The Lecomte Stakes is primarily known as a prep race for Kentucky Derby hopefuls. Yet if a horse in Saturday’s race catches your eye, do not restrict your future focus to the first Saturday in May. While no horse has won both the Lecomte and the Kentucky Derby presented by Woodford Reserve, two winners of the Fair Grounds stakes since 2013 have advanced to capture the Preakness, including last year’s winner of the middle jewel of the Triple Crown, War of Will. Keep that in mind once spring rolls around.
1. Finnick the Fierce: Created quite a stir in the Grade 2 Kentucky Jockey Club when he rallied to finish second at 87-1. This will be his first start since that Nov. 30 stakes, which was contested over a sloppy track. If the track is fast Saturday, this should answer some questions about whether he’s a rapidly improving runner or if he benefitted from a wet track. He’s put in a pair of bullet works for this race, so ignore him at your own risk.
2. Mr. Monomoy: You no doubt know his half-sister, Monomoy Girl, the champion 3-year-old filly of 2018. Now you’ll get to know her 3-year-old kin who makes his stakes debut Saturday. He was quite impressive in breaking his maiden at Churchill Downs, but then lost by a head at Fair Grounds over a sloppy track to fellow Lecomte starter Lynn’s Map in an allowance race. That was his first start around two turns, and that experience should pay a dividend in Saturday’s race at the same 1 1/16-mile distance.
3. Perfect Star: The distance should not present a problem as he’s won at a mile and 1 1/16 miles already in a four-race career. The catch is that those two wins came on turf and he was sixth in his lone dirt race, which came in his career debut. That race was at six furlongs so maybe the stretchout to two turns will help.
4. Scabbard: He didn’t fire in the Breeders’ Cup Juvenile, but the same can be said of a quite a few quality horses in other races who struggled on a deep, tiring surface at Santa Anita. Prior to that, his form was solid with a pair of runner-up finishes in graded stakes. He should benefit from the two months off and turn in a nice effort here, unless his fourth-place finish had more to do with declining form than the racetrack.
5. Excession: He was third, almost three lengths behind Lynn’s Map and Mr. Monomoy in the allowance race, and, judging by a maiden win on a wet track, he probably appreciated the sloppy going. Have a feeling the other two are better so we’re only lukewarm on his chances here, even with Asmussen handling him.
6. New Eagle: He set the pace in the Kentucky Jockey Club and was still ahead in mid-stretch before he faded to fifth. Like his works since then and would not be surprised to see him turn in a better performance.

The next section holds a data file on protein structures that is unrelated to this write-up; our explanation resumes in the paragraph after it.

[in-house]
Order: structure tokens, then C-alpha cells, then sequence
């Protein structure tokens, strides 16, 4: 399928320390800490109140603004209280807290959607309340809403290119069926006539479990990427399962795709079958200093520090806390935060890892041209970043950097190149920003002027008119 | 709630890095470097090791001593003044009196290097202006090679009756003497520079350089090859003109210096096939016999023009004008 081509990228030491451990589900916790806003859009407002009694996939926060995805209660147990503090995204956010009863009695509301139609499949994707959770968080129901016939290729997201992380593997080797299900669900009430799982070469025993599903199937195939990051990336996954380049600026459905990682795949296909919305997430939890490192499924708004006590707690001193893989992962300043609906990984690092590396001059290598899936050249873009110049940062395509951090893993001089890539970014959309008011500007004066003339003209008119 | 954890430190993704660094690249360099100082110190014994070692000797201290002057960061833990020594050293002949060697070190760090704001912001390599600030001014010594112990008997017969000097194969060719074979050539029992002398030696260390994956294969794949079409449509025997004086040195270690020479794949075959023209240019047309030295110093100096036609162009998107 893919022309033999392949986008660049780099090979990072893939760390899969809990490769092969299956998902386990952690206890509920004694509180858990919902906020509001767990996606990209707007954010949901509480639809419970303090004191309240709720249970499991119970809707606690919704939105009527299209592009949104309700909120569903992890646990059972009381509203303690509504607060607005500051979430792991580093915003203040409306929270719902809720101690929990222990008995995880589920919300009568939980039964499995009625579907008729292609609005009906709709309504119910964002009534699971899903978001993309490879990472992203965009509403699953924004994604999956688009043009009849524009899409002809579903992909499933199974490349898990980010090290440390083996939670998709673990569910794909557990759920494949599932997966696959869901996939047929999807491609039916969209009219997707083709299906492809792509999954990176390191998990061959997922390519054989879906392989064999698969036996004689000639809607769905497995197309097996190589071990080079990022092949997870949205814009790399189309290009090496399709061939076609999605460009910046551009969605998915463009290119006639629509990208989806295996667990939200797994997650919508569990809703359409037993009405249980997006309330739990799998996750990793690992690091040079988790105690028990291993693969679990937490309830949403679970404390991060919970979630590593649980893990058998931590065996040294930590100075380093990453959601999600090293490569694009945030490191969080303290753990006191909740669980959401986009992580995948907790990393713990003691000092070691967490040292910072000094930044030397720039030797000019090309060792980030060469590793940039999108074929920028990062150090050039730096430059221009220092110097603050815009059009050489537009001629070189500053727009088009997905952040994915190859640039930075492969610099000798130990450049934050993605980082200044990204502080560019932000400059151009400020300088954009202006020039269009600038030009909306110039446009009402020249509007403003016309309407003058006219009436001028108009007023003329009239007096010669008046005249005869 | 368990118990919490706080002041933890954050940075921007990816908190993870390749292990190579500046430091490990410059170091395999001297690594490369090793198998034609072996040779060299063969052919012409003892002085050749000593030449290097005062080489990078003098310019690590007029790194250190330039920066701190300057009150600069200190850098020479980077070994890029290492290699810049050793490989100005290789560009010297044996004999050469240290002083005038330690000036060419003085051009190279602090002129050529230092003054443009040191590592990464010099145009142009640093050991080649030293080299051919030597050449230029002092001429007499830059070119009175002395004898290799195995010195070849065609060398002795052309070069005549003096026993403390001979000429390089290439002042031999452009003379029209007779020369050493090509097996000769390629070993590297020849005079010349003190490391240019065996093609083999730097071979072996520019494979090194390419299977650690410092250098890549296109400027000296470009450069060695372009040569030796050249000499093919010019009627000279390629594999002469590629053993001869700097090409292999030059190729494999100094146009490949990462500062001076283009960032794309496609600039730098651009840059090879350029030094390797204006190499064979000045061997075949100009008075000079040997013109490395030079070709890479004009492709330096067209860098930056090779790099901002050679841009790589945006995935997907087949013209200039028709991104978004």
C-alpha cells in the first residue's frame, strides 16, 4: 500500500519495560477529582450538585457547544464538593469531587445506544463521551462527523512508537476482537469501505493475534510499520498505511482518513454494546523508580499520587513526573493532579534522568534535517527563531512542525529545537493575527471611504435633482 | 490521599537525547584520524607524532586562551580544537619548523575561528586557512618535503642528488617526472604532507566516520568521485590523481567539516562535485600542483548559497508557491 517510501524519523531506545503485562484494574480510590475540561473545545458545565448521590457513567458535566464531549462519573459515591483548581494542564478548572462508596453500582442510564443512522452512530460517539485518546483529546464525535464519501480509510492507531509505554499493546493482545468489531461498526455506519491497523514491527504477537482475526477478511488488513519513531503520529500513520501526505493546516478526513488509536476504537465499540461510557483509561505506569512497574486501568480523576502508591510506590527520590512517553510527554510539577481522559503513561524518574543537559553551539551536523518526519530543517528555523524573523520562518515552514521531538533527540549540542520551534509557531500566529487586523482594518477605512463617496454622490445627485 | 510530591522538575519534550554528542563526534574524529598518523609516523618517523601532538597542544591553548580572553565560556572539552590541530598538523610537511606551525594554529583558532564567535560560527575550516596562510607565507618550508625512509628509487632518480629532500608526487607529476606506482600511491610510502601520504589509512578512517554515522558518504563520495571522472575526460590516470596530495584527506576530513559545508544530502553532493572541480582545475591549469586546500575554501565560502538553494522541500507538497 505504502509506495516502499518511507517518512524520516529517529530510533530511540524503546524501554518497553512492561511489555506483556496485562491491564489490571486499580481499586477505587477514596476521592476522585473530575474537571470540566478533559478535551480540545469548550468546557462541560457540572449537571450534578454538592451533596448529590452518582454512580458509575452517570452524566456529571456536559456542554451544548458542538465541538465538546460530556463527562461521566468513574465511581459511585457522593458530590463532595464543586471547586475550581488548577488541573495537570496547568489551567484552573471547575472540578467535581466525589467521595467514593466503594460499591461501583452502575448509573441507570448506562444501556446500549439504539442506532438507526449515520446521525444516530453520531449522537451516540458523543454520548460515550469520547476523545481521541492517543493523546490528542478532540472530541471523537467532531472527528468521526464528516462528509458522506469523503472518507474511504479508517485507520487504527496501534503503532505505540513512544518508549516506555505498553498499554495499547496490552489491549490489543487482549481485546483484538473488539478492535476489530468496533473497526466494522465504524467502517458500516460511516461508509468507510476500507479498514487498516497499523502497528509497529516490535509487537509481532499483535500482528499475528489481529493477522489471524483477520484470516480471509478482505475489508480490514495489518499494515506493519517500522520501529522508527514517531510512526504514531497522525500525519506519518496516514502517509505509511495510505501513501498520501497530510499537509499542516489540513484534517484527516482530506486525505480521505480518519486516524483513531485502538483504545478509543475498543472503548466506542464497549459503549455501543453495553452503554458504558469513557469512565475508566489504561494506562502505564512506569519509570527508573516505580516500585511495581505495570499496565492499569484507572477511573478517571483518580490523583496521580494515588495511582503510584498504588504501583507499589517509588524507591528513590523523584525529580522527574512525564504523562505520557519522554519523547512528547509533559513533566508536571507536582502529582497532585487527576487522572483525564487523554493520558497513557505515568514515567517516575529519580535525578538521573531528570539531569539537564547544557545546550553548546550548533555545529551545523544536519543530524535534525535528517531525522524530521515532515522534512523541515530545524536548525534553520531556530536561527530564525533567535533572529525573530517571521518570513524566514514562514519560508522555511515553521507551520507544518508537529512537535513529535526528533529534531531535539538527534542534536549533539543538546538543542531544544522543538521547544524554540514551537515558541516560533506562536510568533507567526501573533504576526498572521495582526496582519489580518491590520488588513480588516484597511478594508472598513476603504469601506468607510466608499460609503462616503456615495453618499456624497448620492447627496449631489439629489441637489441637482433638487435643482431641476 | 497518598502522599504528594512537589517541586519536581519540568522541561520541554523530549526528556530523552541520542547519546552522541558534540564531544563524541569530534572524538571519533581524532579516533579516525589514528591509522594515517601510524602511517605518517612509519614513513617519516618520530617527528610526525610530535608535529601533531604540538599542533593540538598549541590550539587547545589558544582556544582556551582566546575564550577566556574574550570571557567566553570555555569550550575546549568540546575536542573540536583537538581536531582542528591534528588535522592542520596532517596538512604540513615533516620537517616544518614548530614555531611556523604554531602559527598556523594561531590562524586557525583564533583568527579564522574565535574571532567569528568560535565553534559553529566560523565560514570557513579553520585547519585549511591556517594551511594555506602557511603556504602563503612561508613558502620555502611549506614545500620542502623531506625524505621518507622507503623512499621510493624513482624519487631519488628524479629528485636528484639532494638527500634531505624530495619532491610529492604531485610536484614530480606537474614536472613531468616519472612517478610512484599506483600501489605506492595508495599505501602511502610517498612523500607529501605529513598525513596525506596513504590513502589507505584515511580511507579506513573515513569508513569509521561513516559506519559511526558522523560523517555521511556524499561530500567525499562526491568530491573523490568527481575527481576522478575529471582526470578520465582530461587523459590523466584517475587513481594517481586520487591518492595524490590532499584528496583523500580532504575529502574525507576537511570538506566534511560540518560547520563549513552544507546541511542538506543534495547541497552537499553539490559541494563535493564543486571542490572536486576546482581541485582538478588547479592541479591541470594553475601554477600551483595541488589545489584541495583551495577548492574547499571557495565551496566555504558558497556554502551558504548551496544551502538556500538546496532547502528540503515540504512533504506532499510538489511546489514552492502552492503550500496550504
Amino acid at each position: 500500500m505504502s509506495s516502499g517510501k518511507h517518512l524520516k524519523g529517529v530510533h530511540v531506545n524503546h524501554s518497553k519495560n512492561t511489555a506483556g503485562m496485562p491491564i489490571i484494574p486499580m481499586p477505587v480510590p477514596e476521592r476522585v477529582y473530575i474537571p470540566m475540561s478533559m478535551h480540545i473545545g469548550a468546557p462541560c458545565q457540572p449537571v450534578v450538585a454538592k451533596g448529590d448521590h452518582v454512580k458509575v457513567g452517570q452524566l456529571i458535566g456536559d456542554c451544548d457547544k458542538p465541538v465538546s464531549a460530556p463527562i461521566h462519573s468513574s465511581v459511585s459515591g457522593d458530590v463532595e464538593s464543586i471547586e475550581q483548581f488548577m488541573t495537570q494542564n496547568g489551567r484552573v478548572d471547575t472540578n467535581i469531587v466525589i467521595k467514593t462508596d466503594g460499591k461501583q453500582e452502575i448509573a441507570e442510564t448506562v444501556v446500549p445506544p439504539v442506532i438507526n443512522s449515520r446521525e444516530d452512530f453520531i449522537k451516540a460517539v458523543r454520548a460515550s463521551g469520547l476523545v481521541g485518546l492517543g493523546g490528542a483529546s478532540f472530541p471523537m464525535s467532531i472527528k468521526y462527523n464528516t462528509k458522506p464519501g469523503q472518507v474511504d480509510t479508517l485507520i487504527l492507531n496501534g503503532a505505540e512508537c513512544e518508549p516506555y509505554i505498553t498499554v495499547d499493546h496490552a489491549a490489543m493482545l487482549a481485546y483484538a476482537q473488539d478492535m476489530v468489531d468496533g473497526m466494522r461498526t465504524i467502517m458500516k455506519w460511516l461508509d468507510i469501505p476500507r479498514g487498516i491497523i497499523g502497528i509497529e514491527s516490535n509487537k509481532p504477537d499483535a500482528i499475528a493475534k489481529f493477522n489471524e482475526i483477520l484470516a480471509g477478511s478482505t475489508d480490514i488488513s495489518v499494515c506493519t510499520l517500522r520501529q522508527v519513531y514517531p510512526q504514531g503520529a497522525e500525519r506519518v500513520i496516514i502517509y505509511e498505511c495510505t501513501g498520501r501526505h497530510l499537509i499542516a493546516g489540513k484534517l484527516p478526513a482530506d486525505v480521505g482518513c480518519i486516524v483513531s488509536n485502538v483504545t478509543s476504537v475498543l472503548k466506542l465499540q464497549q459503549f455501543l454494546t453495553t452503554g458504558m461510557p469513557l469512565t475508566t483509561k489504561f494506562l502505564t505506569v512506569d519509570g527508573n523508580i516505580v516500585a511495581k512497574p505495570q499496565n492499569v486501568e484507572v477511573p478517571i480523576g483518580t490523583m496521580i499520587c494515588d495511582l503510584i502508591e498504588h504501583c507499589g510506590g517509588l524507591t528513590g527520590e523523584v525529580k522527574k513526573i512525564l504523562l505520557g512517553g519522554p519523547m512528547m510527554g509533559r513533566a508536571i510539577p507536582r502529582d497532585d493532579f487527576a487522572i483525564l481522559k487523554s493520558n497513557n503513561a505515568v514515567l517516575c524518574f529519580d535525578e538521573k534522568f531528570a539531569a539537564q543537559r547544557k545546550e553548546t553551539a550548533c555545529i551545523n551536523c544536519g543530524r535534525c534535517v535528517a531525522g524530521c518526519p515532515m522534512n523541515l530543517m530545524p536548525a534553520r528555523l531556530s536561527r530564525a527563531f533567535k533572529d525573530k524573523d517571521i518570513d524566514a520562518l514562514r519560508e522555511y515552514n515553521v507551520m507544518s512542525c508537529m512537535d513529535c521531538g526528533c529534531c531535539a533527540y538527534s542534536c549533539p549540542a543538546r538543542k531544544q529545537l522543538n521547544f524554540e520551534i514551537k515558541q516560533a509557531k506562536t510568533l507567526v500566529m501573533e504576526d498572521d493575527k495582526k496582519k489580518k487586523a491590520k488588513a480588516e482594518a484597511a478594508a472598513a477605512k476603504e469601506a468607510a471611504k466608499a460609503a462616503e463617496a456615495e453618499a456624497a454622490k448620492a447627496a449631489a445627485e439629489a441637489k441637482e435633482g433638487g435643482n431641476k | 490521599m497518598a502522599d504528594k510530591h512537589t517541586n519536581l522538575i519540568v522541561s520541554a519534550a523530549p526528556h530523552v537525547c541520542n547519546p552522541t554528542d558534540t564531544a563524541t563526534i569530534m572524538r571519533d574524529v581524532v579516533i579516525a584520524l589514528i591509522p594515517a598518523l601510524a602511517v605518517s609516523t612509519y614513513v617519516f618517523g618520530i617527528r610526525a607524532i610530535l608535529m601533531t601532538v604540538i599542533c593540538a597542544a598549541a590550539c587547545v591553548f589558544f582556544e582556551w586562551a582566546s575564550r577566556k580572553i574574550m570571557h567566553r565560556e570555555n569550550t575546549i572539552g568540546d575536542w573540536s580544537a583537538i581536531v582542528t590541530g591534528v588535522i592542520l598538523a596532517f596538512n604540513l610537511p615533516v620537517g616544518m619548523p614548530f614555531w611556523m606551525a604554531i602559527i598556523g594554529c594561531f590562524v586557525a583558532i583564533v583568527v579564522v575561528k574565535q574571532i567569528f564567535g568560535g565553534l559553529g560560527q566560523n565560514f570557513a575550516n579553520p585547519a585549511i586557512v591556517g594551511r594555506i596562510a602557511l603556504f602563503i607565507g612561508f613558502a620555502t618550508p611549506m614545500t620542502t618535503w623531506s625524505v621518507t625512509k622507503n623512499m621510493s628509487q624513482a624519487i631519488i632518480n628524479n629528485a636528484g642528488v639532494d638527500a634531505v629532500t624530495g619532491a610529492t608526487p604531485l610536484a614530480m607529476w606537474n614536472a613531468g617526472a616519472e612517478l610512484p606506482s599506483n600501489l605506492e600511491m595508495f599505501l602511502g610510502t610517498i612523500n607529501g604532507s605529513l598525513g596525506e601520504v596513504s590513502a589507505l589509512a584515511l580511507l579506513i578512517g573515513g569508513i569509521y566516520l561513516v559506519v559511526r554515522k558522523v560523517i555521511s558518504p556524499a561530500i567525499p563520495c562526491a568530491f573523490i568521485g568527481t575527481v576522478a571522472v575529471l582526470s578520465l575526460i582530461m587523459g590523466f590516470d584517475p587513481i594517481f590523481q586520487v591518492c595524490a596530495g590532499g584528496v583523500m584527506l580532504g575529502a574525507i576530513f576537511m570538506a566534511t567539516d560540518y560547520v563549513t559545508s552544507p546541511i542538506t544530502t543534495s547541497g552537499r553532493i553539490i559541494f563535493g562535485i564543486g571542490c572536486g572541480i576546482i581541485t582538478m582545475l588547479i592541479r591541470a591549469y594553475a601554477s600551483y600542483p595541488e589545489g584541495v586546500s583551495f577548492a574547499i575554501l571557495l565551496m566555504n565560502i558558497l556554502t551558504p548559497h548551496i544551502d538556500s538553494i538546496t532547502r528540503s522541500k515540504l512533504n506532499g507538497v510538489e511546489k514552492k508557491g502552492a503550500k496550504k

7. Halo Again: He’s undefeated with wins in a stakes on synthetics and a maiden race on dirt. It’s a hard read because of the two different surfaces, but he was a decisive winner on the dirt for a top stable and could be an interesting possibility if the odds are right.
8. Jack the Umpire: He’s raced four times, with three wins and a 30-length loss in a Monmouth stakes. We’re willing to draw a line through the loss in the one-mile Sapling, so the question is whether his other efforts are good enough to make him competitive here. His speed figures are on the weak side so we’ll look elsewhere for a winner.
9. Silver State: One of three Asmussen starters, he’s coming off a game effort in which he lost by a nose on a sloppy track at Churchill Downs. He’s a fighter, as he finished in a dead-heat for first in his debut, and he should be well-suited for two turns. He also gets Asmussen’s main rider, Ricardo Santana, which is a positive sign.
10. Enforceable: Rallied for fourth in the Kentucky Jockey Club and was narrowly beaten for second in the Breeders’ Futurity. He broke his maiden around two turns and should be a serious stretch threat if he can work out a clean trip from post 10. Trainer Mark Casse won this race last year with War of Will, so this son of Tapit merits considerable respect.
11. Bango: Has a win, two seconds and a third in his last four starts, but that consistency will be tested here as he races beyond seven furlongs for the first time and he should be forced to race wide from post 11. He also finished nearly 10 lengths behind Silver State in a maiden race, which lessens his appeal.
12. Shashashakemeup: Another sprinter attempting a stretchout. He was a sharp maiden winner at Churchill Downs but then came up empty on a sloppy track while racing wide in a six-furlong stakes at Fair Grounds. He has the breeding to handle two turns, but the post is a big drawback.
13. Sycamore Run: He looked quite good in a front-running debut win at Fair Grounds, again over a sloppy track. His works since then have been stellar and he just might have enough early speed to get to the front and save some ground around the first turn. His pedigree indicates he’s worth a gamble around two turns.
14. Lynn’s Map: On paper, he’s a major factor, having beaten Mr. Monomoy and Excession in his last start. The problem is the post and the probability that he’ll be forced to race wide. Unless his odds drift up, it’s tough to back him given all of the obstacles he’ll face.
THE PICK: Mr. Monomoy